AAS 200th meeting, Albuquerque, NM, June 2002
Session 13. Astronomy Education
Display, Monday, June 3, 2002, 9:20am-6:30pm, SW Exhibit Hall

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[13.12] M Dwarfs to Quasars: The Chandra Multiwavelength Project (ChaMP) X-ray Survey

E. J. Hooper (UT Austin), B. J. Wilkes, P. J. Green, J. D. Silverman (CfA), B. J. Wills (UT Austin), D.-W. Kim, J. E. Grindlay, R. A. Cameron, H. Tananbaum (CfA), ChaMP Collaboration

The Chandra X-ray telescope combines an unprecedented spatial resolution of ~1 arcsec on-axis with sky coverage of typically hundreds of arcmin2. These features provide a lot of high-quality data on numerous serendipitous sources which are often not related to the primary science goals of an observation. When amassed from hundreds of pointings, totaling thousands of sources, these "bonus" data provide a treasure trove for a wide range of scientific investigations, including active galactic nuclei, clusters of galaxies, main sequence stars with active coronae, and accreting binary systems. The Chandra Multiwavelength Project (ChaMP; http://hea-www.harvard.edu/CHAMP/; PI, B. Wilkes) and its galactic plane analogue (ChaMPlane; http://hea-www.harvard.edu/ChaMPlane/; PI, J. Grindlay) collaborations are analyzing Chandra archival data and conducting optical imaging + spectroscopic follow-up to produce a large X-ray survey. Chandra's combination of depth, hard X-ray sensitivity, positional accuracy, & large number of serendipitous sources makes ChaMP & ChaMPlane unique, and they will remain so for the foreseeable future.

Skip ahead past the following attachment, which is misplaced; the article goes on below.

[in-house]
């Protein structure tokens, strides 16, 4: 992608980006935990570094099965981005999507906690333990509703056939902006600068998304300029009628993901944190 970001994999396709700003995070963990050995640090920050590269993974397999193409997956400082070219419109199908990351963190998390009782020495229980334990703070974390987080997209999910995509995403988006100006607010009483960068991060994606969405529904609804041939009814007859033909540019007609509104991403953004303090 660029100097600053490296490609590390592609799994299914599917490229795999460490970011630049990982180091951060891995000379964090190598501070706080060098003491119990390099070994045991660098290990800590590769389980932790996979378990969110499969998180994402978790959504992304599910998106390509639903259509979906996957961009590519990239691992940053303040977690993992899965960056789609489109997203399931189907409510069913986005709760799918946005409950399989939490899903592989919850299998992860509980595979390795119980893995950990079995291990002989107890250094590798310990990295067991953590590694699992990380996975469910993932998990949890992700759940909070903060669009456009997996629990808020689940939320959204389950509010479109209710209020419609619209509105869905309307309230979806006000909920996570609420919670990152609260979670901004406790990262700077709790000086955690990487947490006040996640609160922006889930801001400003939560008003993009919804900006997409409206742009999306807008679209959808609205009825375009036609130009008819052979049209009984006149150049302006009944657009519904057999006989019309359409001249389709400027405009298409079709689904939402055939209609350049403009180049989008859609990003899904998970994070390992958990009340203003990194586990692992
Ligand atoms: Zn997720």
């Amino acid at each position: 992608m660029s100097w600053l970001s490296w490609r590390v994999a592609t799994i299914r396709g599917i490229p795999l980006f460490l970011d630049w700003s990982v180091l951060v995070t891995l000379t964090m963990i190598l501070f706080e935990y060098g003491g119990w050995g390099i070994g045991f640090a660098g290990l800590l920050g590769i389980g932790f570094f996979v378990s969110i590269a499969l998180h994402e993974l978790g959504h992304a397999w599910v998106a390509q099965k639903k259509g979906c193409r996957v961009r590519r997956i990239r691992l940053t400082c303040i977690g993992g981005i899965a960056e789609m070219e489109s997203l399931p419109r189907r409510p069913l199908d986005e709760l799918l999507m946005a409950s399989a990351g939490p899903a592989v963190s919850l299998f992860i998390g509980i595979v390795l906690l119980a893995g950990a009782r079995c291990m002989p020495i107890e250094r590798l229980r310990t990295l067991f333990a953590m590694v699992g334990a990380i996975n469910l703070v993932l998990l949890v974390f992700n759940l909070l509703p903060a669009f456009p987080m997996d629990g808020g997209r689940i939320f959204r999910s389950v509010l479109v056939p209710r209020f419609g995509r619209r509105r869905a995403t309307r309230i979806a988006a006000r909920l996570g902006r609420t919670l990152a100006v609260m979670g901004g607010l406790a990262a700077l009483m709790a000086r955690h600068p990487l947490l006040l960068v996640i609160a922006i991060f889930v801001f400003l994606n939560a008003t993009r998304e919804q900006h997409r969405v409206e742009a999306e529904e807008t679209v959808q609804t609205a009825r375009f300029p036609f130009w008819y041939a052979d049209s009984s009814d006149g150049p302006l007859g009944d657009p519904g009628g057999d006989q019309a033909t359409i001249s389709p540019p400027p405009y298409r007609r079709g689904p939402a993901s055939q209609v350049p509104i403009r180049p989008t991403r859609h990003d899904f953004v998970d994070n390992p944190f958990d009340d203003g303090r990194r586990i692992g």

This poster presentation is a companion to the lead author's talk in the special session "Research & Education: NSF Astronomy & Astrophysics Postdoctoral Fellowships (AAPF) Program." It further elucidates the points of the talk: an overview of the ChaMP & ChaMPlane; the survey's AGN component; more specifically, a new program at the University of Texas to obtain low-resolution spectra of hundreds of mostly extragalactic ChaMP sources with the 2.7 meter telescope and the 9 meter Hobby-Eberly Telescope (HET) at McDonald Observatory; and finally the education component of the NSF Fellowship -- working with UTeach, an innovative program at UT Austin for training science teachers.

If you would like more information about this abstract, please follow the link to http://hea-www.harvard.edu/CHAMP/. This link was provided by the author. When you follow it, you will leave the Web site for this meeting; to return, you should use the Back comand on your browser.

The author(s) of this abstract have provided an email address for comments about the abstract: ehooper@astro.as.utexas.edu

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Bulletin of the American Astronomical Society, 34
© 2002. The American Astronomical Soceity.